Selection of a potential GPCR as a target for a preclinical drug discovery effort involves a number of factors viewed from both business and scientific perspectives. This section deals with the scientific criteria used for the selection of a target. It should be stated that a target should obviously fit a company's business plan including alignment with the therapeutic expertise of the company and the capabilities of other preclinical facilities (chemical libraries, high throughput screening, pharmacokinetics, etc.) that will assist in the drug discovery effort.
In order to illustrate some of the scientific criteria involved in a GPCR drug discovery effort, the Figure 3.2 flowchart will be used. In this scheme, the first part of the drug discovery effort requires the prioritization, selection, and compound library screening of GPCR targets. The second phase involves lead optimization involving rational drug design.12 Important considerations related to GPCR prioritization and discovery research include bioinformatic approaches, receptor localization, draggability, and target validation; the lead optimization phase of drug discovery involves the iterative processes of in vitro and in vivo target-based pharmacological screening and broad-based in vivo pharmacological screening. Each of these points will be discussed in greater detail below and illustrated with specific examples of GPCRs.
As depicted in the Figure 3.2 flowchart, this stage of the GPCR drug discovery process can be roughly grouped into five subsets including those dealing directly with the selection of a particular GPCR target (bioinformatics, receptor localization, druggability, and target validation) and the initial processes in discovering chemical entities that may interact with the receptor including the cloning, expression, and high throughput screening of a compound library to identify GPCR target hits amenable to further compound optimization. This latter step is covered in greater depth in other chapters.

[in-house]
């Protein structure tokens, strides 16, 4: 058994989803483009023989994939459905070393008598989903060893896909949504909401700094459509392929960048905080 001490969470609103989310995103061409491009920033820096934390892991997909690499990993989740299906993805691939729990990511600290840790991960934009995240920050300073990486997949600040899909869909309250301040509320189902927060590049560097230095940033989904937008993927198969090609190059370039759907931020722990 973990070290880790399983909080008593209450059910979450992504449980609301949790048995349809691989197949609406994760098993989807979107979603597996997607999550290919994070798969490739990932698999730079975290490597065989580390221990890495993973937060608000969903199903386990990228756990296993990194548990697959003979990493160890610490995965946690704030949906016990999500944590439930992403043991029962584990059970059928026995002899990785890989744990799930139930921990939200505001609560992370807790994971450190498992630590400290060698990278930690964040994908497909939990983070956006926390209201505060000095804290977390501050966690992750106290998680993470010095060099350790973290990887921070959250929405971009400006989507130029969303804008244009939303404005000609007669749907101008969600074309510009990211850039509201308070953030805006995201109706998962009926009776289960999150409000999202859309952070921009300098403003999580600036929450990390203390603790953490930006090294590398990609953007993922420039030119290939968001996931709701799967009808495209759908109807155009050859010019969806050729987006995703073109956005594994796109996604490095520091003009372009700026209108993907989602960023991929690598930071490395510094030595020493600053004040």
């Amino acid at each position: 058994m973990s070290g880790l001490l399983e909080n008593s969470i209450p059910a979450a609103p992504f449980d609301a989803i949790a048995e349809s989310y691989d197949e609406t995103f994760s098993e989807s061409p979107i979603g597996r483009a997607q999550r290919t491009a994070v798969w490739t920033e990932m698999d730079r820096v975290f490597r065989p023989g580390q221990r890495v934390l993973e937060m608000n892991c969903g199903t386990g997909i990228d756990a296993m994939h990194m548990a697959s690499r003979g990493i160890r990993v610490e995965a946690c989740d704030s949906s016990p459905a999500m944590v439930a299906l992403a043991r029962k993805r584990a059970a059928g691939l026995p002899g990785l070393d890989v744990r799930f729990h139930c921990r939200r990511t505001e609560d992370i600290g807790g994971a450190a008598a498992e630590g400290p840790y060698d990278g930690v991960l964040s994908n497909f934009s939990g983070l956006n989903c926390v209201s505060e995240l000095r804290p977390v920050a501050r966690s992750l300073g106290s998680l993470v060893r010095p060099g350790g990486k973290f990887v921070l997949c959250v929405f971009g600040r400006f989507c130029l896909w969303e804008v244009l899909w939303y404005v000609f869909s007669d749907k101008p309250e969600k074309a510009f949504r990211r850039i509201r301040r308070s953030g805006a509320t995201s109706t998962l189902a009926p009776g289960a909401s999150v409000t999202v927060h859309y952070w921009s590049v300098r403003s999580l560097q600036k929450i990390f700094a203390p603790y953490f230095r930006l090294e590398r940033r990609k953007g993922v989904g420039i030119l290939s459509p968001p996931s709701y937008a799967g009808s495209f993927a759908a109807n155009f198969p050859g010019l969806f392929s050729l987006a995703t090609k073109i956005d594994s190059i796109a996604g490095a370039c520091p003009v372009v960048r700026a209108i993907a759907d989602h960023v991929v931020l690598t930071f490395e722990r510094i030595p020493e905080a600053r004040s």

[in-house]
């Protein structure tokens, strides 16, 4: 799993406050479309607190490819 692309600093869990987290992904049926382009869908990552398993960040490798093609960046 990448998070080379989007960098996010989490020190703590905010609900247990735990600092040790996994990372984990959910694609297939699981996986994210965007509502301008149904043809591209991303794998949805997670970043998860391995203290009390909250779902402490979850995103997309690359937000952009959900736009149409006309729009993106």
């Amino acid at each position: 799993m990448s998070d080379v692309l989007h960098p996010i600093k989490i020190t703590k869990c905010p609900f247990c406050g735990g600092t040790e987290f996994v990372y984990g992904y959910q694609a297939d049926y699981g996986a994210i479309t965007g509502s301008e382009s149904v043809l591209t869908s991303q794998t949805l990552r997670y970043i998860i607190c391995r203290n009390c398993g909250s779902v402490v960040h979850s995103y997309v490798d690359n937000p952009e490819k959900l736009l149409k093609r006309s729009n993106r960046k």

There are fewer iterative steps at this stage as compared to the lead optimization stage; however, in some instances it is appropriate to utilize hits obtained from the high throughput screening phase in appropriate in vivo experimental models expected to reflect the activity of the GPCR in order to validate the target if no transgenic animal or RNA interference data are available. The results from this approach using early high throughput hits should be interpreted with great caution due to the general lack of potency and selectivity of such early hits.